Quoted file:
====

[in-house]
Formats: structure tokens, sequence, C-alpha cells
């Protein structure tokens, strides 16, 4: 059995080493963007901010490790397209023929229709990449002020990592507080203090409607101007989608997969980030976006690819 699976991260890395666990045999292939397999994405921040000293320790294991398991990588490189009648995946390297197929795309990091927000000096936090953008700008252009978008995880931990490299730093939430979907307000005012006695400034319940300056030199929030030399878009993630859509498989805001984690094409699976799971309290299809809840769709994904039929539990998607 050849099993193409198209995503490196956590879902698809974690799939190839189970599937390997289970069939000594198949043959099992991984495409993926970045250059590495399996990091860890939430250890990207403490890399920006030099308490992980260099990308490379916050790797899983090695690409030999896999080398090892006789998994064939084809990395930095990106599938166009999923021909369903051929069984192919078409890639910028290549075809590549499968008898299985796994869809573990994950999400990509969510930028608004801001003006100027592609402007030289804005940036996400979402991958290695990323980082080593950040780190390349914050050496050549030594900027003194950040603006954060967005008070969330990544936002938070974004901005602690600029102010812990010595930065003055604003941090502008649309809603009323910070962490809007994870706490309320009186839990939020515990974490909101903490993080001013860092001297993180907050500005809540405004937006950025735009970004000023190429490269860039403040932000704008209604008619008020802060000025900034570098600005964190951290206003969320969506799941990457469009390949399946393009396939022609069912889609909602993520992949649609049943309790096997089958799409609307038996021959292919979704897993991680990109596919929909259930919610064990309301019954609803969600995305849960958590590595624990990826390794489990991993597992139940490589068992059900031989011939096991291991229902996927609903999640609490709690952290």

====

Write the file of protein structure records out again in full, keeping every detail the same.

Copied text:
[in-house]
Formats: structure tokens, sequence, C-alpha cells
């Protein structure tokens, strides 16, 4: 059995080493963007901010490790397209023929229709990449002020990592507080203090409607101007989608997969980030976006690819 699976991260890395666990045999292939397999994405921040000293320790294991398991990588490189009648995946390297197929795309990091927000000096936090953008700008252009978008995880931990490299730093939430979907307000005012006695400034319940300056030199929030030399878009993630859509498989805001984690094409699976799971309290299809809840769709994904039929539990998607 050849099993193409198209995503490196956590879902698809974690799939190839189970599937390997289970069939000594198949043959099992991984495409993926970045250059590495399996990091860890939430250890990207403490890399920006030099308490992980260099990308490379916050790797899983090695690409030999896999080398090892006789998994064939084809990395930095990106599938166009999923021909369903051929069984192919078409890639910028290549075809590549499968008898299985796994869809573990994950999400990509969510930028608004801001003006100027592609402007030289804005940036996400979402991958290695990323980082080593950040780190390349914050050496050549030594900027003194950040603006954060967005008070969330990544936002938070974004901005602690600029102010812990010595930065003055604003941090502008649309809603009323910070962490809007994870706490309320009186839990939020515990974490909101903490993080001013860092001297993180907050500005809540405004937006950025735009970004000023190429490269860039403040932000704008209604008619008020802060000025900034570098600005964190951290206003969320969506799941990457469009390949399946393009396939022609069912889609909602993520992949649609049943309790096997089958799409609307038996021959292919979704897993991680990109596919929909259930919610064990309301019954609803969600995305849960958590590595624990990826390794489990991993597992139940490589068992059900031989011939096991291991229902996927609903999640609490709690952290």